The goal is to increase access and understanding between the university and the neighborhood while working together to resolve community issues. As he sees it, the UW crest, displayed prominently at the South Madison Partnership offices, serves as both a guide and a testament to the university’s work: “Now people in south Madison see the university helping out with legal issues, helping out with health issues, helping out with education. This is not just a university program. It’s the University of Wisconsin in their neighborhood,” he says.
The Church Where Everybody Is Somebody
As lead pastor of Christ the Solid Rock Baptist Church, Mitchell works just as hard to make his religious community a welcoming one, and he challenges his parishioners to do the same. From his pulpit, he examines the relationship of the church to social issues such as poverty, mass incarceration, and sexuality.
Two years before the US Supreme Court’s ruling in Obergefell v. Hodges legalized same-sex marriage, Mitchell took up the issue of marriage equality in his church.
“If we’re going to be a church where everybody is somebody, which is our motto, that means everybody needs to be included, regardless if they’re broke, rich, homeless, gay, straight,” says Mitchell, who started preaching as a teen in Fort Worth. “It just doesn’t matter. We accept all people.”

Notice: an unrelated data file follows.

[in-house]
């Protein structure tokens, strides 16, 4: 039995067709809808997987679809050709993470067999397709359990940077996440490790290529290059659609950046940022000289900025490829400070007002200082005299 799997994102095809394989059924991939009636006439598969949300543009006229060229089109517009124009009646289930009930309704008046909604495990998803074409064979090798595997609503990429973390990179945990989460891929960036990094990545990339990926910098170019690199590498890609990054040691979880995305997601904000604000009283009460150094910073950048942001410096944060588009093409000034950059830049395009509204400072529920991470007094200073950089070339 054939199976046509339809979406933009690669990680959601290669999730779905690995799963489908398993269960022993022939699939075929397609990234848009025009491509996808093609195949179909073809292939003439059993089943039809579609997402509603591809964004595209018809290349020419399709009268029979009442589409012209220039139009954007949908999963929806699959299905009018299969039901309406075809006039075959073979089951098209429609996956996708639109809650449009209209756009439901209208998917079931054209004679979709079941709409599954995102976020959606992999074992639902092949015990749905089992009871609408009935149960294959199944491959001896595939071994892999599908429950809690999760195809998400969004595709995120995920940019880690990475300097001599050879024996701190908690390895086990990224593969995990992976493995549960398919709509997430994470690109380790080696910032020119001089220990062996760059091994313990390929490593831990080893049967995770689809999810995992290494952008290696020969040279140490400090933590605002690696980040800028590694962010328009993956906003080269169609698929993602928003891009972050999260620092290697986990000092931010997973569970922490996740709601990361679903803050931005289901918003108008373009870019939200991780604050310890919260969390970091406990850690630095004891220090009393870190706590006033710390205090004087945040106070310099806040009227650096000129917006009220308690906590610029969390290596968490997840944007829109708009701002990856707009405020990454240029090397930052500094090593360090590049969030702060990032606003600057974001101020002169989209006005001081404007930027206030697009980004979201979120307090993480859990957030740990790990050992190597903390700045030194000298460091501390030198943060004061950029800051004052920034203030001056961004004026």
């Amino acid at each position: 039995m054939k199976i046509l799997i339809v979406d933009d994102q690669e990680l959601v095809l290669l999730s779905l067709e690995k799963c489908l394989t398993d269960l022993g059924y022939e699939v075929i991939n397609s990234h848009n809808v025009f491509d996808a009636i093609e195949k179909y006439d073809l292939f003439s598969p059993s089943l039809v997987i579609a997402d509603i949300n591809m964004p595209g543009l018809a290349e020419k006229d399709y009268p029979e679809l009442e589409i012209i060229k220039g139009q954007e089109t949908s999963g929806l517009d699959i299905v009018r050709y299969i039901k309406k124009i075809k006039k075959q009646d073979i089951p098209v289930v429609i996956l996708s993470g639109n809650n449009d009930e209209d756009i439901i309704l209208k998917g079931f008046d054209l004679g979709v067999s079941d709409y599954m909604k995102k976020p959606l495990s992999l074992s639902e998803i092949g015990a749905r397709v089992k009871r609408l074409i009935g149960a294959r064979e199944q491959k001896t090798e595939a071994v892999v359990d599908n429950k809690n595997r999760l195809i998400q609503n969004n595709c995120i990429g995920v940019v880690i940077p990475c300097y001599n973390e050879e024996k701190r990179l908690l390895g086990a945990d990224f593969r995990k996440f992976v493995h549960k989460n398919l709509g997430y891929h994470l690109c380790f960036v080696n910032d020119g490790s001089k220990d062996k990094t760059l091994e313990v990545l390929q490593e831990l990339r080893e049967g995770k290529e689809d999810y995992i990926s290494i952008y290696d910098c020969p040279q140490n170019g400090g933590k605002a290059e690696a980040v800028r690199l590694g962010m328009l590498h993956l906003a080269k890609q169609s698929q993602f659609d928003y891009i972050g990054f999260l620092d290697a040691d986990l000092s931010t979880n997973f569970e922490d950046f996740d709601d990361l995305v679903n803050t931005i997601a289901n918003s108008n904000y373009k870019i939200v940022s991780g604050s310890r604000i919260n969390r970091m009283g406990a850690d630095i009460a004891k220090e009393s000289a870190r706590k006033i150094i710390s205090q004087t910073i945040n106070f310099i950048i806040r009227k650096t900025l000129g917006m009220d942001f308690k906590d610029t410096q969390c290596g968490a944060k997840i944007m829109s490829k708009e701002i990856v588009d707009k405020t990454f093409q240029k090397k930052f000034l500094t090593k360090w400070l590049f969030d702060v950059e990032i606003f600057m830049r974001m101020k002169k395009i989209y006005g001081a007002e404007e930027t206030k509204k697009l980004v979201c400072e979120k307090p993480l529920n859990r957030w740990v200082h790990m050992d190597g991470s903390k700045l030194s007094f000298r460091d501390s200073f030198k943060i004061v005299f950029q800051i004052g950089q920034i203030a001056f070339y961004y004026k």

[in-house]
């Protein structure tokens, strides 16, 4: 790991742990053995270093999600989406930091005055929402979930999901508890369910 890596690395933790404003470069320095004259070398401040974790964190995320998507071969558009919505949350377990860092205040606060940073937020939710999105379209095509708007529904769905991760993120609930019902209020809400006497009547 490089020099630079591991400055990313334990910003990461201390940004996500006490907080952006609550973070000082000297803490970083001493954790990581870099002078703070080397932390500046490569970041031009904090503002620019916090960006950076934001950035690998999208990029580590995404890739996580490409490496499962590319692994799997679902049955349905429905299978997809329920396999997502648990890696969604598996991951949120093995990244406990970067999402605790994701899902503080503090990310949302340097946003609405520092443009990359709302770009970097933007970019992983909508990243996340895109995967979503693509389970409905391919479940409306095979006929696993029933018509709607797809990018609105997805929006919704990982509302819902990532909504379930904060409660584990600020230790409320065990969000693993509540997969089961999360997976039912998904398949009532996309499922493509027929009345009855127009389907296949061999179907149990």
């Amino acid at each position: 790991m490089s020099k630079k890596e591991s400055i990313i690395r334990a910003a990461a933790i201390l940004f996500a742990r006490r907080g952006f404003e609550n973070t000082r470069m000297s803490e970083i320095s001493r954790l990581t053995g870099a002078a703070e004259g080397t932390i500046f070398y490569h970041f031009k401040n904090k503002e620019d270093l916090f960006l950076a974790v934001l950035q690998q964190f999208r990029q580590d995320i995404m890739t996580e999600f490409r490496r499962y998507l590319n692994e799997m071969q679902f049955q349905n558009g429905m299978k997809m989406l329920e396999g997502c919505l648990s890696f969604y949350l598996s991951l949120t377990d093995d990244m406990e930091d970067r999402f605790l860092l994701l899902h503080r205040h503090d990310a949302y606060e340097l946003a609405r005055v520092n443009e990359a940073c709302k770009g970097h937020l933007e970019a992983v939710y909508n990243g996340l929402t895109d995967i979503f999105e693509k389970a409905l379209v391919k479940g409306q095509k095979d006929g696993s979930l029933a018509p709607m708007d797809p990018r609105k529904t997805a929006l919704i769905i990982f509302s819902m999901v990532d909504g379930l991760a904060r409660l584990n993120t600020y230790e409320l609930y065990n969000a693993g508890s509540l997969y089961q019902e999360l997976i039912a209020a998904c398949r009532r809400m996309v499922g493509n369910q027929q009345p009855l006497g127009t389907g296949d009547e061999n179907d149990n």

Christ the Solid Rock, like many American churches, leans conservative when it comes to LGBT issues. The long process of reckoning his congregation’s civil-rights understanding of marriage
equality with its theological understanding took some patience, Mitchell says. And his legal training helped. “We had a series of conversations around biology, conversations around history. When we framed the conversation from a legal perspective — slave states making laws to define black bodies, and using the Bible to justify it, for instance — some people began to make the adjustment.”
Though Mitchell didn’t win unanimous support from his 400-member congregation, last year he officiated at the wedding of two female parishioners who had been together for 45 years. The event makes Christ the Solid Rock the only member of the Madison African American Council of Churches to recognize same-sex marriages.
Mitchell says he’ll persevere on matters of social justice within his church and his community. “Are we using religion as a tool to oppress or as a tool to liberate? That’s what concerns me. As a church, we don’t participate in systems that deny and oppress,” he says.
A Pivotal Law School Moment
In law school, Mitchell thought he’d pursue a career in public defense, representing those too poor to hire an attorney. That was before Professor Michele LaVigne pulled him aside one day to suggest he reconsider: LaVigne, who directs the Law School’s Public Defender Project, was hoping Mitchell would instead apply for a job with the Dane County District Attorney’s office.